January 18, 2006

Wal-Mart Trains Sights On India's Retail Market

U.S. Chain Lobbies
For Chance to Sell
To Huge Population
By ERIC BELLMAN in Mumbai and KRIS HUDSON in Dallas
January 18, 2006; Page A9

Wal-Mart Stores Inc. is knocking at the door of India, whose billion-person economy is largely untouched by modern retailing but might soon let foreign competitors into the sector.

India's prime minister and finance minister recently suggested that movement toward opening the country's retail markets would begin over the next six months. And while initial measures might not make room for the biggest retailers, any opening would be an auspicious sign for the big chain stores. Meanwhile, Wal-Mart and others in its niche -- which are increasingly hungry for international sales -- have been laying groundwork by building relationships with suppliers and distributors and wooing politicians and consumers. Last month, the U.S. company applied for government approval to open its first liaison office in India, which would permit it "to engage in undertaking research and business development activities."

The subcontinent's massive middle class is shopping like never before as its aspirations and purchasing power swell with the country's economy. But the world's biggest retailer has been locked out because of strict government barriers to foreigners owning retail businesses. That could start to change soon, officials and analysts say.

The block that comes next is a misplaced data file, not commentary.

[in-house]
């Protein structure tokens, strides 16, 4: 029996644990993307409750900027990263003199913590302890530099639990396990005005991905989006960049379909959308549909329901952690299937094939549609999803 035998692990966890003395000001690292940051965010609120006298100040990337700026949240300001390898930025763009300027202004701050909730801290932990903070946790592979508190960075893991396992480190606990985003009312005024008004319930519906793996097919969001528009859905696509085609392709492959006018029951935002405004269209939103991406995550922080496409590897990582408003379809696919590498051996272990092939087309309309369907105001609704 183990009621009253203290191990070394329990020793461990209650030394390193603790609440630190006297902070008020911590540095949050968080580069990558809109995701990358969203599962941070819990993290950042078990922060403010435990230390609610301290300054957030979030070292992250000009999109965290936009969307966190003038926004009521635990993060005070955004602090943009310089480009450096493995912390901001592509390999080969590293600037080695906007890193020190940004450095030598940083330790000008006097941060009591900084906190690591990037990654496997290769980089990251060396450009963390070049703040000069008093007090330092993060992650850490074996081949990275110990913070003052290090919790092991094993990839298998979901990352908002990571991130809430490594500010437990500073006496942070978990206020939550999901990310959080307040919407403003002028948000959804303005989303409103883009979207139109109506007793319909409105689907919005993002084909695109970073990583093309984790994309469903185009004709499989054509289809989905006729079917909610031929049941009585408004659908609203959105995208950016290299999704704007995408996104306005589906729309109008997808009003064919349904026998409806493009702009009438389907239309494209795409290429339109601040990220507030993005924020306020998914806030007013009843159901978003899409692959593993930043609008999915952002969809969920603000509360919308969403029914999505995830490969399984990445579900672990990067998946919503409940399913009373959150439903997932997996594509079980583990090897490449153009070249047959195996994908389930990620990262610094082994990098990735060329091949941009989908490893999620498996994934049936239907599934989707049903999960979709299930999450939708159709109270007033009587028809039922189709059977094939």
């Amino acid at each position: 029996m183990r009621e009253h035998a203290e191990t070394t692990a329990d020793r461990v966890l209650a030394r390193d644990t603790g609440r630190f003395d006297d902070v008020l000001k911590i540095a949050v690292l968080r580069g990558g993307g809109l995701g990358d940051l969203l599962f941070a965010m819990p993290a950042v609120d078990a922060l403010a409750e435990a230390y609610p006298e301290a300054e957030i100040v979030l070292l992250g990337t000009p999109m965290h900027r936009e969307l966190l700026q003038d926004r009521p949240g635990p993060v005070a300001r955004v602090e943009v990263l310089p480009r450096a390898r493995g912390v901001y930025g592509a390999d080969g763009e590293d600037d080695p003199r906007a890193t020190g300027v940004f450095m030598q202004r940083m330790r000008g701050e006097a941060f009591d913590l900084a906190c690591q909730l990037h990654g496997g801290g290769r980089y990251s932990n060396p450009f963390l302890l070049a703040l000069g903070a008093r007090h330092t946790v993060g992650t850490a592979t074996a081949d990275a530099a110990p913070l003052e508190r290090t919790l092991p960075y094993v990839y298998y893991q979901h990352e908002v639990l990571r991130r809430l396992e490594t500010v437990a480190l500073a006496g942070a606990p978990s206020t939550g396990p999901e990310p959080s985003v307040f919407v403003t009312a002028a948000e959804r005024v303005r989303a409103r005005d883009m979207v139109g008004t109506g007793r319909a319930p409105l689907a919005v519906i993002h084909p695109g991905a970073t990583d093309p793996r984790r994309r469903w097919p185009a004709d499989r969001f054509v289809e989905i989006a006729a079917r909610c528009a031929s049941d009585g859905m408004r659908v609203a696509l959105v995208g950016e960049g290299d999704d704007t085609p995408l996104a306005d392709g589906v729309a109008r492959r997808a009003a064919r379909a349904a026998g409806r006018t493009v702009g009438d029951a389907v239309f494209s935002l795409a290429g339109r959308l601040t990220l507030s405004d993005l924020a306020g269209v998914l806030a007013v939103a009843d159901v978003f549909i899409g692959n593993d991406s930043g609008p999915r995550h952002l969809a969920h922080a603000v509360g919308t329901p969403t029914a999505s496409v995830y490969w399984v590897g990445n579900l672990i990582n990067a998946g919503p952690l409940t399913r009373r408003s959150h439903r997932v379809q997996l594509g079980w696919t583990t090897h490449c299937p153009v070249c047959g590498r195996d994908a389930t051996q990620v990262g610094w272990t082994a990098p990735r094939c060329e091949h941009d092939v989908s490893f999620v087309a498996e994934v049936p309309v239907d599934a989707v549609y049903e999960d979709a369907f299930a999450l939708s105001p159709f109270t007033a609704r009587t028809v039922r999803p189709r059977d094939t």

According to estimates by McKinsey & Co., India's $250 billion retail business is the world's eighth-largest. The consultancy firm, in estimates many analysts consider conservative, says the country's retail sector will expand more than 7% a year for the next five years.

The real attraction of India is its retail inefficiency. More than 95% of retail sales in India are made through 12 million mom-and-pop shops, newspaper stalls and tea stands. Sales by modern retailers in branded, professionally managed chain stores are expected to climb more than 15% a year during the next decade.

"Many smart people -- much smarter than I -- believe that India could be the next China," said John Menzer, vice chairman of Wal-Mart's U.S. stores and former head of international operations. "So, certainly, as a retailer, it's a place where we'd like to be."

The developing world is becoming increasingly important for big international retailers as competition slows growth in developed markets. Wal-Mart has struggled in some affluent countries, facing difficulty righting an acquired operation in Japan, stiff competition in the U.K. and restrictive trade and labor laws in Germany. The company has fared better in many Asian and North and South American countries, and it claims strong growth in Mexico, Canada and Brazil.

Wal-Mart and other global names rely increasingly on international operations for growth. In the first nine months of Wal-Mart's current fiscal year, the retailer's international operations -- which account for 20% of its sales -- saw operating income climb more than 10% while its U.S. stores notched gains of less than 7%.

While Wal-Mart and its global peers haven't been allowed into store ownership in India, the U.S. company has been building its local presence for years. In 2005, it bought about $1.5 billion of Indian sheets, T-shirts and jewelry to supply its stores around the world. Wal-Mart has been surveying the market, building a local team of managers and meeting politicians and bureaucrats.